The city, ranked 45 in last year’s survey, has inched past Coimbatore and Madurai that were ranked 46th and 47th, respectively, in the all-India report that encompasses major cities (with over 10 lakh people) and small cities (with under 10 lakh people). While Indore retained the tag of the cleanest urban local body (ULB), the New Delhi Municipal Corporation was judged as the cleanest city in the 1-10 lakh population category. The rankings were released a day after World Toilet Day was observed last Friday. The national cleanliness survey was launched in 2016 as part of the Swachh Bharat Abhiyan, aimed at cleaning up India and making it an open defecation-free nation. It’s a tall order, considering the challenges posed by the massive population, the rural-urban divide and the bureaucratic bottlenecks.
The recent rain in Chennai and coastal regions in Tamil Nadu indicated how under-served we were in areas of urban infrastructure and sanitation. A day-long shower was all it took to flood subways in Chennai. The absence of enforcement is visible in matters of garbage disposal when operators of excavators removed tonnes of plastic waste from the stormwater drains that were clogged.
In neighbourhoods like Velachery, Vepery, and even the retail hub of T Nagar, pumps were deployed round the clock to flush out stormwater drains overflowing, days after the rains had passed this region. But one can’t blame the Corporation when well-educated people must still be schooled on the basics of source segregation, and find it challenging to separate wastes into biodegradable and non-biodegradable bins.
Appropriate measures to dispose of garbage is just one aspect that contributes to cleanliness in a city. But there are other factors to consider in the discourse of urban hygiene. The provision of public restrooms ranks on top of the list. Just take a look around your neighbourhood and see if you can spot any functional, hygienic, safe and a strategically placed public restroom. A few years ago, the Corporation had embarked on a smart toilet initiative which saw deployment of hundreds of mobile restrooms, in the vicinity of public utilities like bus stops, hospitals, and stations. Today, many of those are in a state of disrepair, abandoned or used by anti-social elements.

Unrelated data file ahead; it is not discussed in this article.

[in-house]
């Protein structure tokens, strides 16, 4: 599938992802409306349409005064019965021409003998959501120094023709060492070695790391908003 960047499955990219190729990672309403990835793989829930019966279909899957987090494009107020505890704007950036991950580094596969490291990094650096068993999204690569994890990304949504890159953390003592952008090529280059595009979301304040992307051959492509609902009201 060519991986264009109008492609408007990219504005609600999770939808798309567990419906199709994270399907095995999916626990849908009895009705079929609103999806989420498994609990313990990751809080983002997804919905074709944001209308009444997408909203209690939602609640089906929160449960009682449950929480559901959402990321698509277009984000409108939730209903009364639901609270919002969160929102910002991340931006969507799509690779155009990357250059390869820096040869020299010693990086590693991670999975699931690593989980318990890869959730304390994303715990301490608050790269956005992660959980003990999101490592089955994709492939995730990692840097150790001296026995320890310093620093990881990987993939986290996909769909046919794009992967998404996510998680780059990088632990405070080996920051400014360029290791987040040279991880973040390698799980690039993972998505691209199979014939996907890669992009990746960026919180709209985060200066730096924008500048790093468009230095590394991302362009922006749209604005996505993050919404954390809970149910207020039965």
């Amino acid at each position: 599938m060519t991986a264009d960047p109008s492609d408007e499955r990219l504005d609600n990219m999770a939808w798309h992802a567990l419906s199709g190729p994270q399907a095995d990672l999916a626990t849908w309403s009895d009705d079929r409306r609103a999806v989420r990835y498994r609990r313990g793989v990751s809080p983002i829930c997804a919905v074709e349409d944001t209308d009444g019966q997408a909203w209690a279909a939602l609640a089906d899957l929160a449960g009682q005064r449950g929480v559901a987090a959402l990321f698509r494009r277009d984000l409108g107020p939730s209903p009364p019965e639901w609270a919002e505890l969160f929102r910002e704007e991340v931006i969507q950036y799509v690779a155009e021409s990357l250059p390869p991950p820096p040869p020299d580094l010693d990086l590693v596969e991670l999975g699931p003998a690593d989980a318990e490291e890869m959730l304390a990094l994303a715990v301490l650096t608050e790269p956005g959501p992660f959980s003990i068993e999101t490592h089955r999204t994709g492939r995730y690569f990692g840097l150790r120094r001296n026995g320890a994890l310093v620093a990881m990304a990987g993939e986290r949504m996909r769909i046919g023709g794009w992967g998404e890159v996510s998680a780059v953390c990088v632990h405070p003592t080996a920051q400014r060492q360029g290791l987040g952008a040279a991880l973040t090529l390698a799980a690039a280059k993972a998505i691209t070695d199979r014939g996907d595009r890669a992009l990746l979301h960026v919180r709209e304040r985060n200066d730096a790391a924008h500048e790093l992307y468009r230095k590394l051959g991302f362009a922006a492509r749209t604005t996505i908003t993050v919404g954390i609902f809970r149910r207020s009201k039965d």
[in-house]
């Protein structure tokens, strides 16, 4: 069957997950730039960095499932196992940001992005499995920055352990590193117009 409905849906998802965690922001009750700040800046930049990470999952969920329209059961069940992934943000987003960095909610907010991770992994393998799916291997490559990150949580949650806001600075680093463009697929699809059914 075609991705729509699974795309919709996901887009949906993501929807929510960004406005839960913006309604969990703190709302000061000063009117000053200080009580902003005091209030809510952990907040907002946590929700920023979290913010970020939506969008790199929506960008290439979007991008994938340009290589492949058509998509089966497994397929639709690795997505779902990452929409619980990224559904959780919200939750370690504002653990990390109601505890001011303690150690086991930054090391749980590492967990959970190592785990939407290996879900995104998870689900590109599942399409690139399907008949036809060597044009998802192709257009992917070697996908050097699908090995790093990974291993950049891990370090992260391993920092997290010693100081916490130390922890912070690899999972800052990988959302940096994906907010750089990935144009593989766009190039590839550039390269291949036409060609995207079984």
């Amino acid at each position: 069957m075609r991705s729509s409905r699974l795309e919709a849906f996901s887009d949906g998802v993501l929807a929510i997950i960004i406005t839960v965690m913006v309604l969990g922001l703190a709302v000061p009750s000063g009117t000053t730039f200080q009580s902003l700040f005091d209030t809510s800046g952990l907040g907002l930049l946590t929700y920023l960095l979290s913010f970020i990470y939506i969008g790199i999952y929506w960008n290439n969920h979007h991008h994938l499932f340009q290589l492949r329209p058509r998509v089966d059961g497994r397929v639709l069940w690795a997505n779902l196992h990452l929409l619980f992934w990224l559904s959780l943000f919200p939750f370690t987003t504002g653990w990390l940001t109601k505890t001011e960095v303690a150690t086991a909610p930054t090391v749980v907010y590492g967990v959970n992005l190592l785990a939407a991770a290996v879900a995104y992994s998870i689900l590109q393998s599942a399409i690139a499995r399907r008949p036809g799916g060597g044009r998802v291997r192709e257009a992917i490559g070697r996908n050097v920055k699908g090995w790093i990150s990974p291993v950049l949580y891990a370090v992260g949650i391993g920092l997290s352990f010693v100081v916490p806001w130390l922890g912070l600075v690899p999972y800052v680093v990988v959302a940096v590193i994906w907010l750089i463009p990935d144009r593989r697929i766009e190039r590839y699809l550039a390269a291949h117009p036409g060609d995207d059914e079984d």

Not that the private sector is complicit to a lesser degree. The unorganised sector that makes up for a significant chunk of our workforce - the daily wage workers, supermarket and textile shop staffers, and many others belong to a community that considers sanitation and personal hygiene a luxury, thanks to the absence of toilets, either within their premises or in the vicinity.
Thankfully, the local administration seems to be looking into these aspects with a keen eye. Last week, it was reported that the Chennai Corporation will be developing modern public restrooms in as many as 50 locations, as per the PPP model. Private agencies will be roped in to develop the toilets and maintain them for eight years. As per the Swachh Bharat mission, Chennai is supposed to have a public toilet every 500 metres. Of the 800-odd public toilets, just about 290 are said to be in a good condition. The Corporation has identified 145 restrooms for demolition and reconstruction, while 170 will undergo major repairs. Over 2,000 of the 7,600 seats in public toilets will be torn down and rebuilt, and 3,000 will be shut for repairs. Needless to say, it will take the cooperation of both government, citizens and corporations to turn the dream of a clean India into reality.